Why Buyers Are Loyal to Some Brands
“Brand loyalty is a long-standing non-random behavioural response that denotes a commitment to the purchase of a brand after deciding among one or more brands (Kotler, 2002). It refers to the repeat consumer purchasing behaviour of a product or service that previously provided consumer satisfaction when various competing alternatives exist.
An example of brand loyalty is Apple’s case; consumers are likely to upgrade to a newer version of the same brand rather than try a different brand. “Consumers who are loyal to a brand remain customers because they believe you offer a better service and higher quality than anyone else. This happens regardless of price or other reasons” (ReSci, 2021)
What are the reasons why customers become loyal to a particular product?
Many factors influence a customer’s decision to remain loyal to a particular brand. They include:
- Brand name and image: Well known brands can disseminate product benefits and lead to a higher recall of advertised benefits than less popular ones. “This image can be so strong that it precludes, at least in the short run, even the desire to test the market periodically for a possibly better solution” (Monger, 2012).
- Quality: The product/ service quality includes the functions, features, and comfortability of a service or product that carries its capability to satisfy the customer’s needs. In other words, product quality is defined as “fitness for use” or ‘conformance to requirement” (Russell and Taylor, 2006).
- Price: For customers with high brand loyalty, the price can’t affect their purchase intention easily. Generally, their satisfaction is built by comparing the price with the value and the perceived cost. “The goal is to make sure your product or service is affordable to your customers and tied to the value it provides” (Lowry, 2017).
- Value: “The basic ingredient in all buyer loyalty is perceived satisfaction with the firm’s store, product, or brand. No buyer is likely to consider seriously repeating purchases when there is no real benefit” (Monger, 2012). It is vital for a product or service to meet and exceed consumer expectations, to solve a problem, or fulfil a need.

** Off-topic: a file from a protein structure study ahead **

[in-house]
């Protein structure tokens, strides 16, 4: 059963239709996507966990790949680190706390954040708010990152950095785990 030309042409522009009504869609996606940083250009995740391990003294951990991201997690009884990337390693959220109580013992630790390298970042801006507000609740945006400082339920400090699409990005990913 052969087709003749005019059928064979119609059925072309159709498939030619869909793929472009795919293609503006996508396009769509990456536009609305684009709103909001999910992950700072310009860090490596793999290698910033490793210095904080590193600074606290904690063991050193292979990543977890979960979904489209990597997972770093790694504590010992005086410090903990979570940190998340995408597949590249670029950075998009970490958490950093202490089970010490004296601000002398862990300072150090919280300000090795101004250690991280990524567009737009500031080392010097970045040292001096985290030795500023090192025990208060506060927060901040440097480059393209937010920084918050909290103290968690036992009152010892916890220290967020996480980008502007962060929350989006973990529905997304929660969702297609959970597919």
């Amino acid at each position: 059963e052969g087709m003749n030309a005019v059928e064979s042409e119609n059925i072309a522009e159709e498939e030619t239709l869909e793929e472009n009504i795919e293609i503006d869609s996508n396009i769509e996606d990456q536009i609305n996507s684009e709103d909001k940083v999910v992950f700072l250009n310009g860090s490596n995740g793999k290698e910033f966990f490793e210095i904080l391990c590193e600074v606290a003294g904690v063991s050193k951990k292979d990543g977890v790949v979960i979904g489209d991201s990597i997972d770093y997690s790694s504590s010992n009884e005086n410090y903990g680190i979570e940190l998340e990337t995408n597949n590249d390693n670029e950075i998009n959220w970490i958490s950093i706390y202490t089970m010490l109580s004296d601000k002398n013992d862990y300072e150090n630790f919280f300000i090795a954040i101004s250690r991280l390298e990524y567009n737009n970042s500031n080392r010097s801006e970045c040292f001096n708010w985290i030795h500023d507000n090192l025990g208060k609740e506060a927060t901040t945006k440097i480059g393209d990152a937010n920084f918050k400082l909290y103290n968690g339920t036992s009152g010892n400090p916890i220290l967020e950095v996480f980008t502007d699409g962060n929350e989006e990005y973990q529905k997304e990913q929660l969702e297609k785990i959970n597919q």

Other factors include product characteristics, to list, buying convenience, the environment, socio-economic and demographic contexts, cultural influences, purchasing behaviour, marketing strategies, and market structure.
How does brand loyalty change over time?
According to Kotler (2002), there are four stages of brand loyalty:
- Hardcore loyalty: Customers purchase a specific brand’s product or service all the time. They buy out of habit because they are usually satisfied with the brand’s performance over time. They perceive it as familiar, dependable with good experiences as well as easy to buy. The brand is a comfortable habit, and they see no reason to change.
- Split loyalty: Customers whose loyalty is split between two or three brands, easily substituting one with the other.
- Shifting Loyalty: Customers who are moving from one brand to another.
- Switchers: Customers with no loyalty, for example, those who are constantly looking for deals or bargains, or those that are looking for different experiences.
Brand loyalty is important because it provides businesses with the opportunity to build relationships and sustainable competitive advantages. However, “brand loyalty may change over time due to failure to keep up with consumer expectations and changing preferences” (MyCustomer, 2014), failure to deliver superior customer experience, and failure to keep up with changing trends, among others.
When a company ignores trends and fails to provide consumers with additional benefits, they decrease product or service utility. Hence, loyal customers may change over time, from hardcore to split or shift loyalty.
Check the following reference articles to learn more about why buyers are loyal to some brands:
- Kotler, Philip (2002). Marketing Management (11th ed.), N.J: Prentice-Hall.
- Lowry, S. (2017, September 26). What makes customers loyal? Tivoli Partners. URL
- Monger, B. (2012, April 20). Why buyers are loyal to some brands. Smartamarketing.Wordpress.Com. URL
- MyCustomer. (2014, October 10). Five reasons customer loyalty is decreasing – and what you can do. URL
- ReSci. (2021, March 9). Customer loyalty vs. brand loyalty: why they matter for customer retention and repurchase rates. URL
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